In the reign of Egbert the Saxon there dwelt in Britain a maiden named Yseult, who was beloved of all, both for her goodness and for her beauty. But, though many a youth came wooing her, she loved Harold only, and to him she plighted her troth.
Among the other youth of whom Yseult was beloved was Alfred, and he was sore angered that Yseult showed favor to Harold, so that one day Alfred said to Harold: "Is it right that old Siegfried should come from his grave and have Yseult to wife?" Then added he, "Prithee, good sir, why do you turn so white when I speak your grandsire's name?"
Then Harold asked, "What know you of Siegfried that you taunt me? What memory of him should vex me now?"
"We know and we know," retorted Alfred. "There are some tales told us by our grandmas we have not forgot."
So ever after that Alfred's words and Alfred's bitter smile haunted Harold by day and night.
Harold's grandsire, Siegfried the Teuton, had been a man of cruel violence. The legend said that a curse rested upon him, and that at certain times he was possessed of an evil spirit that wreaked its fury on mankind. But Siegfried had been dead full many years, and there was naught to mind the world of him save the legend and a cunning-wrought spear which he had from Brunehilde, the witch. This spear was such a weapon that it never lost its brightness, nor had its point been blunted. It hung in Harold's chamber, and it was the marvel among weapons of that time.
Yseult knew that Alfred loved her, but she did not know of the bitter words which Alfred had spoken to Harold. Her love for Harold was perfect in its trust and gentleness. But Alfred had hit the truth: the curse of old Siegfried was upon Harold—slumbering a century, it had awakened in the blood of the grandson, and Harold knew the curse that was upon him, and it was this that seemed to stand between him and Yseult. But love is stronger than all else, and Harold loved.
Harold did not tell Yseult of the curse that was upon him, for he feared that she would not love him if she knew. Whensoever he felt the fire of the curse burning in his veins he would say to her, "To-morrow I hunt the wild boar in the uttermost forest," or, "Next week I go stag-stalking among the distant northern hills." Even so it was that he ever made good excuse for his absence, and Yseult thought no evil things, for she was trustful; ay, though he went many times away and was long gone, Yseult suspected no wrong. So none beheld Harold when the curse was upon him in its violence.
Alfred alone bethought himself of evil things. "'T is passing strange," quoth he, "that ever and anon this gallant lover should quit our company and betake himself whither none knoweth. In sooth 't will be well to have an eye on old Siegfried's grandson."
Harold knew that Alfred watched him zealously, and he was tormented by a constant fear that Alfred would discover the curse that was on him; but what gave him greater anguish was the fear that mayhap at some moment when he was in Yseult's presence, the curse would seize upon him and cause him to do great evil unto her, whereby she would be destroyed or her love for him would be undone forever. So Harold lived in terror, feeling that his love was hopeless, yet knowing not how to combat it.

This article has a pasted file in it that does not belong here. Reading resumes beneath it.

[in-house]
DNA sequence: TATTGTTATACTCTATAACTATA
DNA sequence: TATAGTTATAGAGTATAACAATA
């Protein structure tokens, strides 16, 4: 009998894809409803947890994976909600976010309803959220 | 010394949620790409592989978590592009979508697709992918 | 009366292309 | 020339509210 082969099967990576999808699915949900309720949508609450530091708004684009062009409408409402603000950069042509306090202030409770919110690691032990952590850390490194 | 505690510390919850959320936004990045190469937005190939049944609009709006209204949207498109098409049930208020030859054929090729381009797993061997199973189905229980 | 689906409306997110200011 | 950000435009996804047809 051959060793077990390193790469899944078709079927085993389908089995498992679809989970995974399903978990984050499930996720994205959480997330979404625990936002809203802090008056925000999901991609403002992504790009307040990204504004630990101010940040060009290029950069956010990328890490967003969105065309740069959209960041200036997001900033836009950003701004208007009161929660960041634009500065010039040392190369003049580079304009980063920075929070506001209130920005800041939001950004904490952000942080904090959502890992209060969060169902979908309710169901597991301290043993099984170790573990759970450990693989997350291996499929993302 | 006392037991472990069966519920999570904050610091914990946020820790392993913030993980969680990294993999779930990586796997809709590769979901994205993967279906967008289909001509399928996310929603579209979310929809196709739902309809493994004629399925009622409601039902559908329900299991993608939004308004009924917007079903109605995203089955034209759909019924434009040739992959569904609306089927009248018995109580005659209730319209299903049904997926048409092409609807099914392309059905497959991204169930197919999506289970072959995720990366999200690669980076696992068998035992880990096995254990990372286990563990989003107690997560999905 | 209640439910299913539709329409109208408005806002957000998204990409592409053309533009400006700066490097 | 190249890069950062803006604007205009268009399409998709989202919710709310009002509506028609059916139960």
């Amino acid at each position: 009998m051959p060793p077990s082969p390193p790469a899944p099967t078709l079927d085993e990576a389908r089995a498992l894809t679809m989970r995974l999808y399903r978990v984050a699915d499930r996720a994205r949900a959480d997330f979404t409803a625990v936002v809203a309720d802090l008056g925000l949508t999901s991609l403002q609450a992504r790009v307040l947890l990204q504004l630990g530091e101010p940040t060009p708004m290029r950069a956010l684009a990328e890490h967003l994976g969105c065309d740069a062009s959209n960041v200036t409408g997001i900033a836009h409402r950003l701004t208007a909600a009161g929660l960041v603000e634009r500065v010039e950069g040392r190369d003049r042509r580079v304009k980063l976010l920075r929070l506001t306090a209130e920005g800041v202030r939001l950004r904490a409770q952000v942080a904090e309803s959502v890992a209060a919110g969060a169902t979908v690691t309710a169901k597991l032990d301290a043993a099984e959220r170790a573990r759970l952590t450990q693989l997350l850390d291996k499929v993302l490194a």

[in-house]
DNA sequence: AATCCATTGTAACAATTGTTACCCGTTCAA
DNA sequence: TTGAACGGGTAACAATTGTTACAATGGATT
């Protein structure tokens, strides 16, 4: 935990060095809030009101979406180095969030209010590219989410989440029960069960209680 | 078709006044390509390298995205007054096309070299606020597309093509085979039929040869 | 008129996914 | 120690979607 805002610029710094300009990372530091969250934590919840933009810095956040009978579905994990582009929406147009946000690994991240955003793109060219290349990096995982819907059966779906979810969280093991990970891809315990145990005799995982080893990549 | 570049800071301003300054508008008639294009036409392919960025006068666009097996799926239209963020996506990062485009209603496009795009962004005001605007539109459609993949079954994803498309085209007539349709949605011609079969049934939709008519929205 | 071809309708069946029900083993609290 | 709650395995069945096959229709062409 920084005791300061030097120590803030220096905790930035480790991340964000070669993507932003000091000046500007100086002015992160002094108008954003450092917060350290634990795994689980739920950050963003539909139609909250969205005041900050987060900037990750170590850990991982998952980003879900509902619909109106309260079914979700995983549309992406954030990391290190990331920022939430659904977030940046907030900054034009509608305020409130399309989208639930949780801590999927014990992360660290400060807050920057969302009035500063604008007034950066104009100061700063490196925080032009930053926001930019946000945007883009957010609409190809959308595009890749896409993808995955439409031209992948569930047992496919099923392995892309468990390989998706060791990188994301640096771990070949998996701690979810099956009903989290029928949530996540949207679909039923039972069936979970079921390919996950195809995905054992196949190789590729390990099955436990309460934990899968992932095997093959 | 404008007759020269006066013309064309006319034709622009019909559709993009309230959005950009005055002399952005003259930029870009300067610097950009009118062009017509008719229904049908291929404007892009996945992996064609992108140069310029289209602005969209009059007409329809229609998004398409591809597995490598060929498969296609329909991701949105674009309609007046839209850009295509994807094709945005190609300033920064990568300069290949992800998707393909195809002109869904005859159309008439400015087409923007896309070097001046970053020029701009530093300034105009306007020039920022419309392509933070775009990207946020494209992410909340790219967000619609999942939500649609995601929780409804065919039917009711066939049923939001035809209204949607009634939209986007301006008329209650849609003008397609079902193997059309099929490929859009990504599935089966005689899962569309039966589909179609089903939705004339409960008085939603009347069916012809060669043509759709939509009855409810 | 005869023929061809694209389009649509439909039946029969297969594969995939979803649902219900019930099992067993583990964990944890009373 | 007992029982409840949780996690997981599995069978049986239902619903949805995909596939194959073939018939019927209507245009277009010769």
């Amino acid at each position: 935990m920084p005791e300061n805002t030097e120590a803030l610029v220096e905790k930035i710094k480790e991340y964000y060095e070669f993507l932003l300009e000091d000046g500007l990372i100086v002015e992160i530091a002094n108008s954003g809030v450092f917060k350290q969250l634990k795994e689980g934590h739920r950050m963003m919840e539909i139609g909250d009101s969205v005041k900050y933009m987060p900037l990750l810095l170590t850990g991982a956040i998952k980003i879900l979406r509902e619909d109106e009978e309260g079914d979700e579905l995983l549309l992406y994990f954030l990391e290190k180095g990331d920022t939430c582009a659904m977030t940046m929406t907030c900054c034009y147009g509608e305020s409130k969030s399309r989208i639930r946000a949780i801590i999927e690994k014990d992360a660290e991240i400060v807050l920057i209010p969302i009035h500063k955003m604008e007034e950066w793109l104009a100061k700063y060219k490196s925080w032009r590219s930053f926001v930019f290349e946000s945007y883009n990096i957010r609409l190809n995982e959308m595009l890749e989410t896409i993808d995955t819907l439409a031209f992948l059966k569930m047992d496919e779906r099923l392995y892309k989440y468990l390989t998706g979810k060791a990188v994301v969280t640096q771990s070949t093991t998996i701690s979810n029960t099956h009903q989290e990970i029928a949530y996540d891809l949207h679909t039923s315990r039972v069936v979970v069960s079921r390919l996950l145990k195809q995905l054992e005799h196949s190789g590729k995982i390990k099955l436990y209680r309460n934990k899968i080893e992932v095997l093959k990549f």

Now, it befell in those times that the country round about was ravaged of a werewolf, a creature that was feared by all men howe'er so valorous. This werewolf was by day a man, but by night a wolf given to ravage and to slaughter, and having a charmed life against which no human agency availed aught. Wheresoever he went he attacked and devoured mankind, spreading terror and desolation round about, and the dream-readers said that the earth would not be freed from the werewolf until some man offered himself a voluntary sacrifice to the monster's rage.
Now, although Harold was known far and wide as a mighty huntsman, he had never set forth to hunt the werewolf, and, strange enow, the werewolf never ravaged the domain while Harold was therein. Whereat Alfred marvelled much, and oftentimes he said: "Our Harold is a wondrous huntsman. Who is like unto him in stalking the timid doe and in crippling the fleeing boar? But how passing well doth he time his absence from the haunts of the werewolf. Such valor beseemeth our young Siegfried."
Which being brought to Harold his heart flamed with anger, but he made no answer, lest he should betray the truth he feared.
It happened so about that time that Yseult said to Harold, "Wilt thou go with me to-morrow even to the feast in the sacred grove?"
"That can I not do," answered Harold. "I am privily summoned hence to Normandy upon a mission of which I shall some time tell thee. And I pray thee, on thy love for me, go not to the feast in the sacred grove without me."
"What say'st thou?" cried Yseult. "Shall I not go to the feast of Ste. Aelfreda? My father would be sore displeased were I not there with the other maidens. 'T were greatest pity that I should despite his love thus."
"But do not, I beseech thee," Harold implored. "Go not to the feast of Ste. Aelfreda in the sacred grove! And thou would thus love me, go not—see, thou my life, on my two knees I ask it!"
"How pale thou art," said Yseult, "and trembling."
"Go not to the sacred grove upon the morrow night," he begged.
Yseult marvelled at his acts and at his speech. Then, for the first time, she thought him to be jealous—whereat she secretly rejoiced (being a woman).